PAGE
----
In other words, the subplot of this movie (if not Meg’s quietly burgeoning depression) is the band’s attempt to outrun accelerated culture–to reclaim, in these makeshift venues and former tent cities, the feelings of “constriction” and “limitation” (White’s words) which have always fueled White’s music. Not so easy, it turns out. You can continually feel the modernized world pressing in on the band’s experience –and not just because they have a camera crew following them. The documentary’s opening scene, which looks like Pennebaker shot it himself, begins with a crowd of teenagers frantically chasing the location of the band’s next secret show as the crew keeps changing that location from inside a nearby van. Later, the Associated Press manages to track the “siblings” down in Iqaluit. By the time the band reaches its 10th anniversary concert in Nova Scotia, die-hard web prowlers have gotten so wise that the Whites have to announce their last surprise gig only minutes before it takes place. Jack and Meg play one note, bow, and leave. You know the band isn’t in America when nobody seems upset.
If the film has a failing, it’s that Malloy overlooks some important social context–Iqaluit’s, for example– in his excitement to produce a tight-lensed portrait of what the White Stripes “mean.” The portrait, however, is a particularly intimate and admirable one, firstly because it captures the band’s essential paradox– Jack White’s ability to maintain (like Dylan) his mystery and distance as a performer while (unlike Dylan) being entirely candid about his artifices. Maybe Jack should see this as one of the few advantages of being an artist now: 21st Century life is so virtual and fragmented, breeds such a level of basic mistrust, that you can tell people the absolute truth and they still won’t believe it. Scary, but also pretty useful if all you really consider yourself to be at heart is a vaudevillian performer.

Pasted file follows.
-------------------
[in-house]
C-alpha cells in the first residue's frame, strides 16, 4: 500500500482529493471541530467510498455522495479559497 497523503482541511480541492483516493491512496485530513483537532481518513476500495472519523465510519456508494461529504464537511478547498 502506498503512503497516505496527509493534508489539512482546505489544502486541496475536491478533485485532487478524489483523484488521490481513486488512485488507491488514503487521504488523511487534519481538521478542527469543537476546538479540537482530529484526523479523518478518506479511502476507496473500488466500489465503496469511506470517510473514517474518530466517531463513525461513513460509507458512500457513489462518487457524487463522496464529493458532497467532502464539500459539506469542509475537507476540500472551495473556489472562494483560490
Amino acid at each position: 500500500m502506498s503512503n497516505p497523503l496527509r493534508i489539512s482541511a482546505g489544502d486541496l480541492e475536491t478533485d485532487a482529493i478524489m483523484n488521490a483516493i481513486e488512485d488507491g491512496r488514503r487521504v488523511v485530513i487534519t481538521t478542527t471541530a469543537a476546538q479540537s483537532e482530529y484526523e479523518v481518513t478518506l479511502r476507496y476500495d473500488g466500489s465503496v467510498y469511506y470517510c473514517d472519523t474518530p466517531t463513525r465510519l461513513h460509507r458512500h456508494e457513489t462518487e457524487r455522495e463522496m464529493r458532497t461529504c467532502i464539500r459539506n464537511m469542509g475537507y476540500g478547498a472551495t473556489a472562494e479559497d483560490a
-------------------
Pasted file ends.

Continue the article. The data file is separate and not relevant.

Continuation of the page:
It’s possible that all we really encounter in films of this kind are directors documenting a band’s experience of being documented. Taking a cue from White, Malloy’s embracement of that artifice ultimately becomes this film’s major strength. There’s obvious trust shared between the band and the crew, and this manifests itself not only in some of the best-looking and sounding live concert footage in recent memory, but also some of the most candid moments between Jack and Meg we’re ever likely to encounter again. See, for example, the film’s strange and stirring climactic scene, which leaves one wondering: What effect did this whole process have on Jack’s “sister”?
Under the Blackpool Lights, the only other film the White Stripes have released, is a straightforward, if stylishly old-fashioned piece of concert footage capturing a 2004 show at the Empress Ballroom in England. At one point, Jack asks the audience whether the venue is the same one the Beatles used to visit. The response is mixed. “I’m in the right place at the wrong time?” White asks. Yes, the crowd says. White laughs. “That’s how I feel every day.” See Under the Great White Northern Lights and you’ll understand what he means.
This article from the Village Voice Archive was posted on September 22, 2009